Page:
Australian court criticises Labor’s refugee deportations

By Mike Head
3 April 2013

A decision by a full five-judge panel of Australia’s Federal Court late last month highlighted the Australian Labor government’s growing contempt for core legal and democratic rights, particularly those of asylum seekers.

Accompanied by unusually blunt criticism of the government’s “disturbing” conduct, the country’s second-highest court issued an injunction effectively preventing the government from proceeding with planned mass deportations to Afghanistan—involving up to 120 refugees—until it had considered their cases “according to law.”

The ruling shed light on the lawless methods to which the government is resorting, behind the scenes. In the lead-up to the scheduled September 14 general election, the government and Liberal-National Party opposition are vying to take the harshest measures to stop people seeking asylum in Australia, in violation of international law, which permits people to flee persecution.

The judges condemned the government’s “arbitrary” processes, denials of “fundamental rights of individuals” and refusal to abide by “international obligations.” Far from generating an outcry against the government’s lawlessness, however, the decision was almost completely buried by the media—it rated only a brief mention in the Sydney Morning Herald .

The man who challenged his deportation—a 34-year-old Hazara currently employed as a tiler—said that if he were returned to Afghanistan, the Taliban would kill him. Nevertheless, the court’s ruling does not guarantee that he, or any of the thousands of refugees detained in Australian facilities, is free from the threat of being deported to face persecution. It simply requires the immigration minister to abide by “procedural fairness” before refusing to grant a refugee protection visa.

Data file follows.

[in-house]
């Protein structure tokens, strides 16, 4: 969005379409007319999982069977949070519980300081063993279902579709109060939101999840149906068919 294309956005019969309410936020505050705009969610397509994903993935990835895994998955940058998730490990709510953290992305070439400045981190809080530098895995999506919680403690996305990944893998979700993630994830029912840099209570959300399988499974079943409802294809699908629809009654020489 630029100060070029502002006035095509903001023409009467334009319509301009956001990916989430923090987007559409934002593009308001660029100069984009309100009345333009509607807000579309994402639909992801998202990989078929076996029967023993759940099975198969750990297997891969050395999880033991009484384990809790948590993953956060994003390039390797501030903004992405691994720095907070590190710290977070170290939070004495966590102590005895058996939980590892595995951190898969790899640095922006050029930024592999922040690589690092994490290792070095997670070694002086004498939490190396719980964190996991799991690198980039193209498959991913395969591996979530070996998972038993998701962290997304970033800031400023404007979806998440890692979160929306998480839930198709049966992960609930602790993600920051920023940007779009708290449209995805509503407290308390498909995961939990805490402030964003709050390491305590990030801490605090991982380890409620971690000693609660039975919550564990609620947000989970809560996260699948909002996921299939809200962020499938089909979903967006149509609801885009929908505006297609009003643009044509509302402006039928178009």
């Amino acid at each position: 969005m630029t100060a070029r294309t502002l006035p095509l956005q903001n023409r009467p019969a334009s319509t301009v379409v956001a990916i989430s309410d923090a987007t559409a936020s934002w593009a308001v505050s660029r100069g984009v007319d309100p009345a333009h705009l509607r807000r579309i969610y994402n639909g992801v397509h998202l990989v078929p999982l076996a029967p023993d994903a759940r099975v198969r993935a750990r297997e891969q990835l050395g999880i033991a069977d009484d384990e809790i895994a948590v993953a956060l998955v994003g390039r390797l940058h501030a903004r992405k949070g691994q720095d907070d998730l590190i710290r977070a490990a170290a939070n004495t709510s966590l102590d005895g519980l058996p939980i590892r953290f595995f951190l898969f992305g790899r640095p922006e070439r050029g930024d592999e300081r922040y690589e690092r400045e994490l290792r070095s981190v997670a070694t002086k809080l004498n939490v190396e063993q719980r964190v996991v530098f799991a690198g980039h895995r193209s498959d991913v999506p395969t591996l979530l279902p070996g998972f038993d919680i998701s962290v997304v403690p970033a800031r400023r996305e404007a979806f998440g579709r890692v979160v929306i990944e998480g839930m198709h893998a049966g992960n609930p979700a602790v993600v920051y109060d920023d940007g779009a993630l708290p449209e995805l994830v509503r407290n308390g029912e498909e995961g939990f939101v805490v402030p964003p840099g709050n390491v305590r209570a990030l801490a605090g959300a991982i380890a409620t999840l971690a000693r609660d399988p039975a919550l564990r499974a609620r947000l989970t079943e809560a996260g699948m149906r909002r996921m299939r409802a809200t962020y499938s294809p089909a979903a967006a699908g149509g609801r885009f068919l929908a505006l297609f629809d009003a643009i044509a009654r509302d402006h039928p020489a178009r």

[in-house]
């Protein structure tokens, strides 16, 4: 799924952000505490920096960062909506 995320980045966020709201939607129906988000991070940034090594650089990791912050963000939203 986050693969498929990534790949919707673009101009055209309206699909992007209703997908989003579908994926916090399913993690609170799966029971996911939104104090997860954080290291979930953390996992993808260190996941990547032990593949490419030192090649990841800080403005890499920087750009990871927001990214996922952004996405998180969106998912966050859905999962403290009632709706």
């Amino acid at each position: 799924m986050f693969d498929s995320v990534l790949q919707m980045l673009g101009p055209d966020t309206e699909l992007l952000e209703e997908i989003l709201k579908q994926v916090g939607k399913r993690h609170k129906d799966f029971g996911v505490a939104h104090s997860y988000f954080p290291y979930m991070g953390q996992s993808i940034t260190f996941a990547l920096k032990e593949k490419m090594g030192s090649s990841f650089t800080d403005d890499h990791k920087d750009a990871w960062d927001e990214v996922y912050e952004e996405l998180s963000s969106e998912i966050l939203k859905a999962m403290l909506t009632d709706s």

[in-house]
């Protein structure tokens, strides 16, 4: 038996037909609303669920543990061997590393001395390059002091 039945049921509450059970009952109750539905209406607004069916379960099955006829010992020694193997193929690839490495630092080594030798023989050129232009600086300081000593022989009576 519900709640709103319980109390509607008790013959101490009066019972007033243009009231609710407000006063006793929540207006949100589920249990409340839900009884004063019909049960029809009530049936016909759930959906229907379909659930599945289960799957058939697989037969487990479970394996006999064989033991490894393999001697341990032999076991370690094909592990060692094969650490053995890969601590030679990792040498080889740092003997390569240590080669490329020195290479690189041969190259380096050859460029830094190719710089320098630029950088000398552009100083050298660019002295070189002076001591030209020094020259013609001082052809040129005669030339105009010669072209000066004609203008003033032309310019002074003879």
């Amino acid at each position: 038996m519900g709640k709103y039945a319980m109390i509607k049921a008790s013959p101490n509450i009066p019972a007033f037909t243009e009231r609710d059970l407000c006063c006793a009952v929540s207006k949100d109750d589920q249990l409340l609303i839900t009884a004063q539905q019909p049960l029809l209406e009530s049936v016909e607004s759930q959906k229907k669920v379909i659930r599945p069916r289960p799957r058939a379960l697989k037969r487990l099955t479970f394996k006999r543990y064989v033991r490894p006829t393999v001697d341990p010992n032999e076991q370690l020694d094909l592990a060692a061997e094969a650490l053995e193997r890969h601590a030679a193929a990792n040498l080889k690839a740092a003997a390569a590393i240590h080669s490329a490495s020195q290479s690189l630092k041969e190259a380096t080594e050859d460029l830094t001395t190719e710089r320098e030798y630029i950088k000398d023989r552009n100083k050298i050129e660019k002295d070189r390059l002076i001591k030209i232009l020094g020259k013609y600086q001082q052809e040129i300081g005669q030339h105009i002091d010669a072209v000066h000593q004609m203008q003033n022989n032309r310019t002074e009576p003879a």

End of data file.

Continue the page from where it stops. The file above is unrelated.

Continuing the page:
Members of the court expressed concern at the explicit manner in which the government had declared that the Afghani man’s application for a visa would not be considered, even if he were entitled to protection under the 1951 Refugee Convention, the International Covenant on Civil and Political Rights, and the Convention Against Torture.

Knowing that the man, identified only as SZQRB, was to be deported two days later, Immigration Minister Chris Bowen had issued a written statement that he would not exercise his “personal non-compellable public interest powers” under the Migration Act to consider granting SZQRB a visa, even if it meant violating Australia’s international obligations.

Bowen declared that his decision stood, “irrespective of” any legal or factual error made by the so-called Independent Merits Reviewer, or the officials who conducted the “International Treaties Obligation Assessment or the Pre-removal clearance” or “any other circumstance.”

Justices Bruce Lander and Michelle Gordon commented in their joint judgment: “In other words, the minister threatens to remove SZQRB from Australia even if SZQRB is a person to whom Australia owes protection obligations and in contravention of Australia’s international obligations.”

Justice Geoffrey Flick described as “stark” and “truly disturbing” Bowen’s “proposition that his decision not to exercise his power... is not one for which he may be held accountable by the parliament or a superior court.”